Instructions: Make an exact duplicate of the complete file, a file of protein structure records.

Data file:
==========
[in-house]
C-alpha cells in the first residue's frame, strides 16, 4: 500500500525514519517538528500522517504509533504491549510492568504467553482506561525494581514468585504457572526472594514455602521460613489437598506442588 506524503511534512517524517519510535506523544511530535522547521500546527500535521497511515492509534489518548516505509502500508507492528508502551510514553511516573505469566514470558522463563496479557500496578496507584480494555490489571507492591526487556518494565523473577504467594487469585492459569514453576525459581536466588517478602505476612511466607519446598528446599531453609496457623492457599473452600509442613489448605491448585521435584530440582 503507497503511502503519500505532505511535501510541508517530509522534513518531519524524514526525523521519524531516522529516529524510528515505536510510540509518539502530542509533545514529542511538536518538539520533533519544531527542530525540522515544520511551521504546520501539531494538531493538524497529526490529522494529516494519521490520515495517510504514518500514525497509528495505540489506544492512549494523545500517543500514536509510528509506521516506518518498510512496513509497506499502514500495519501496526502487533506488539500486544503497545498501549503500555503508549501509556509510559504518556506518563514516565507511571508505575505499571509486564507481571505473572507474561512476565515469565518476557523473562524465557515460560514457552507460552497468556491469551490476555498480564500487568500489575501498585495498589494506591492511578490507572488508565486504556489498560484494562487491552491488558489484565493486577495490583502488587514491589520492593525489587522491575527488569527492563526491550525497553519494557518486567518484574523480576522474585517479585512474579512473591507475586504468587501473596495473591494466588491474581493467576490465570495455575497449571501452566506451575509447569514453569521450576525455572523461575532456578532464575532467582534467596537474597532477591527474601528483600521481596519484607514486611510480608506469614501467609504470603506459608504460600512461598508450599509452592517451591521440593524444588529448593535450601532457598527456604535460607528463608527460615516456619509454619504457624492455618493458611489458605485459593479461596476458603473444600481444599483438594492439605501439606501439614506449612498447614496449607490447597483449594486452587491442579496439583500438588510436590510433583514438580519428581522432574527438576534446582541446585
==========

[in-house]
C-alpha cells in the first residue's frame, strides 16, 4: 500500500525514519517538528500522517504509533504491549510492568504467553482506561525494581514468585504457572526472594514455602521460613489437598506442588 506524503511534512517524517519510535506523544511530535522547521500546527500535521497511515492509534489518548516505509502500508507492528508502551510514553511516573505469566514470558522463563496479557500496578496507584480494555490489571507492591526487556518494565523473577504467594487469585492459569514453576525459581536466588517478602505476612511466607519446598528446599531453609496457623492457599473452600509442613489448605491448585521435584530440582 503507497503511502503519500505532505511535501510541508517530509522534513518531519524524514526525523521519524531516522529516529524510528515505536510510540509518539502530542509533545514529542511538536518538539520533533519544531527542530525540522515544520511551521504546520501539531494538531493538524497529526490529522494529516494519521490520515495517510504514518500514525497509528495505540489506544492512549494523545500517543500514536509510528509506521516506518518498510512496513509497506499502514500495519501496526502487533506488539500486544503497545498501549503500555503508549501509556509510559504518556506518563514516565507511571508505575505499571509486564507481571505473572507474561512476565515469565518476557523473562524465557515460560514457552507460552497468556491469551490476555498480564500487568500489575501498585495498589494506591492511578490507572488508565486504556489498560484494562487491552491488558489484565493486577495490583502488587514491589520492593525489587522491575527488569527492563526491550525497553519494557518486567518484574523480576522474585517479585512474579512473591507475586504468587501473596495473591494466588491474581493467576490465570495455575497449571501452566506451575509447569514453569521450576525455572523461575532456578532464575532467582534467596537474597532477591527474601528483600521481596519484607514486611510480608506469614501467609504470603506459608504460600512461598508450599509452592517451591521440593524444588529448593535450601532457598527456604535460607528463608527460615516456619509454619504457624492455618493458611489458605485459593479461596476458603473444600481444599483438594492439605501439606501439614506449612498447614496449607490447597483449594486452587491442579496439583500438588510436590510433583514438580519428581522432574527438576534446582541446585